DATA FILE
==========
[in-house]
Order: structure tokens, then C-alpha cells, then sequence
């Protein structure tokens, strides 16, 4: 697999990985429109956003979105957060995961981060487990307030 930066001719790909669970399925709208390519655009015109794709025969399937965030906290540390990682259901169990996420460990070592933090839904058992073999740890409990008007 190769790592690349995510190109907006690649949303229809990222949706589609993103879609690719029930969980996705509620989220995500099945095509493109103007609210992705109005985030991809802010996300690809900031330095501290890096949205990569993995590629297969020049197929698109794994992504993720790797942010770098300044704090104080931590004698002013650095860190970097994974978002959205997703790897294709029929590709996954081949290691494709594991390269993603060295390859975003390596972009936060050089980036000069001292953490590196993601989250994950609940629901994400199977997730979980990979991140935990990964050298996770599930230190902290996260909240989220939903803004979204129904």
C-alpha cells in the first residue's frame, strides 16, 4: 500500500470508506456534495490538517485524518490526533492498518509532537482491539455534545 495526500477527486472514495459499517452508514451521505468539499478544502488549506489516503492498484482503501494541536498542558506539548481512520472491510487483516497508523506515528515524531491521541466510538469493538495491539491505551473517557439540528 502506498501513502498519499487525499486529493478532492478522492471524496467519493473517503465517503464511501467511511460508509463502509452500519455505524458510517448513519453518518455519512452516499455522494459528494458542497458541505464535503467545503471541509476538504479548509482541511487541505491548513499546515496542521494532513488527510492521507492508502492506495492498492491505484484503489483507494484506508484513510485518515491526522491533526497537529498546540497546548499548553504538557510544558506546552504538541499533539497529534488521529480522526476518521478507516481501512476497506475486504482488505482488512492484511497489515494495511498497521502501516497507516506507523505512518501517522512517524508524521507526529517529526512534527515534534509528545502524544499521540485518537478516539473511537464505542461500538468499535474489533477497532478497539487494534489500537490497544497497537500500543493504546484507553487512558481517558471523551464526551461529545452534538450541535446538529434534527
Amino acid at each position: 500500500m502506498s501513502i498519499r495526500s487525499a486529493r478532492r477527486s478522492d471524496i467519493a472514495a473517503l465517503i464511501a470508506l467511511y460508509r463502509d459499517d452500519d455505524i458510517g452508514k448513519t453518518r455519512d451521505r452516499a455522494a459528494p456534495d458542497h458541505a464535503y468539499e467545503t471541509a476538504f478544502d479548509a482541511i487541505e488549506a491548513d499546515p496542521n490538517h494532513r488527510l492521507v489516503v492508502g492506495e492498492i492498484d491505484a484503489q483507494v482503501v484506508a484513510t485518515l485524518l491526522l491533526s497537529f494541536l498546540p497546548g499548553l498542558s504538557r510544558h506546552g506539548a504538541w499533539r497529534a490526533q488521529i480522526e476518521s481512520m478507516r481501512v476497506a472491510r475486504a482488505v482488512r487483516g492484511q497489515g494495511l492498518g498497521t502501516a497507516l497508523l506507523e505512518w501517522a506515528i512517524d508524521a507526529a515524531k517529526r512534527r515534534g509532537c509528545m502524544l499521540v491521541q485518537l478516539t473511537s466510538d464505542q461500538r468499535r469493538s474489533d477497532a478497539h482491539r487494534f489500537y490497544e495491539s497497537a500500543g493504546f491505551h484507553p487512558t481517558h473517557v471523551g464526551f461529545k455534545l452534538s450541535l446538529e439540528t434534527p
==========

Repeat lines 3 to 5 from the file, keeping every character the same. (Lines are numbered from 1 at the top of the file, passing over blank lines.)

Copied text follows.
């Protein structure tokens, strides 16, 4: 697999990985429109956003979105957060995961981060487990307030 930066001719790909669970399925709208390519655009015109794709025969399937965030906290540390990682259901169990996420460990070592933090839904058992073999740890409990008007 190769790592690349995510190109907006690649949303229809990222949706589609993103879609690719029930969980996705509620989220995500099945095509493109103007609210992705109005985030991809802010996300690809900031330095501290890096949205990569993995590629297969020049197929698109794994992504993720790797942010770098300044704090104080931590004698002013650095860190970097994974978002959205997703790897294709029929590709996954081949290691494709594991390269993603060295390859975003390596972009936060050089980036000069001292953490590196993601989250994950609940629901994400199977997730979980990979991140935990990964050298996770599930230190902290996260909240989220939903803004979204129904």
C-alpha cells in the first residue's frame, strides 16, 4: 500500500470508506456534495490538517485524518490526533492498518509532537482491539455534545 495526500477527486472514495459499517452508514451521505468539499478544502488549506489516503492498484482503501494541536498542558506539548481512520472491510487483516497508523506515528515524531491521541466510538469493538495491539491505551473517557439540528 502506498501513502498519499487525499486529493478532492478522492471524496467519493473517503465517503464511501467511511460508509463502509452500519455505524458510517448513519453518518455519512452516499455522494459528494458542497458541505464535503467545503471541509476538504479548509482541511487541505491548513499546515496542521494532513488527510492521507492508502492506495492498492491505484484503489483507494484506508484513510485518515491526522491533526497537529498546540497546548499548553504538557510544558506546552504538541499533539497529534488521529480522526476518521478507516481501512476497506475486504482488505482488512492484511497489515494495511498497521502501516497507516506507523505512518501517522512517524508524521507526529517529526512534527515534534509528545502524544499521540485518537478516539473511537464505542461500538468499535474489533477497532478497539487494534489500537490497544497497537500500543493504546484507553487512558481517558471523551464526551461529545452534538450541535446538529434534527
Amino acid at each position: 500500500m502506498s501513502i498519499r495526500s487525499a486529493r478532492r477527486s478522492d471524496i467519493a472514495a473517503l465517503i464511501a470508506l467511511y460508509r463502509d459499517d452500519d455505524i458510517g452508514k448513519t453518518r455519512d451521505r452516499a455522494a459528494p456534495d458542497h458541505a464535503y468539499e467545503t471541509a476538504f478544502d479548509a482541511i487541505e488549506a491548513d499546515p496542521n490538517h494532513r488527510l492521507v489516503v492508502g492506495e492498492i492498484d491505484a484503489q483507494v482503501v484506508a484513510t485518515l485524518l491526522l491533526s497537529f494541536l498546540p497546548g499548553l498542558s504538557r510544558h506546552g506539548a504538541w499533539r497529534a490526533q488521529i480522526e476518521s481512520m478507516r481501512v476497506a472491510r475486504a482488505v482488512r487483516g492484511q497489515g494495511l492498518g498497521t502501516a497507516l497508523l506507523e505512518w501517522a506515528i512517524d508524521a507526529a515524531k517529526r512534527r515534534g509532537c509528545m502524544l499521540v491521541q485518537l478516539t473511537s466510538d464505542q461500538r468499535r469493538s474489533d477497532a478497539h482491539r487494534f489500537y490497544e495491539s497497537a500500543g493504546f491505551h484507553p487512558t481517558h473517557v471523551g464526551f461529545k455534545l452534538s450541535l446538529e439540528t434534527p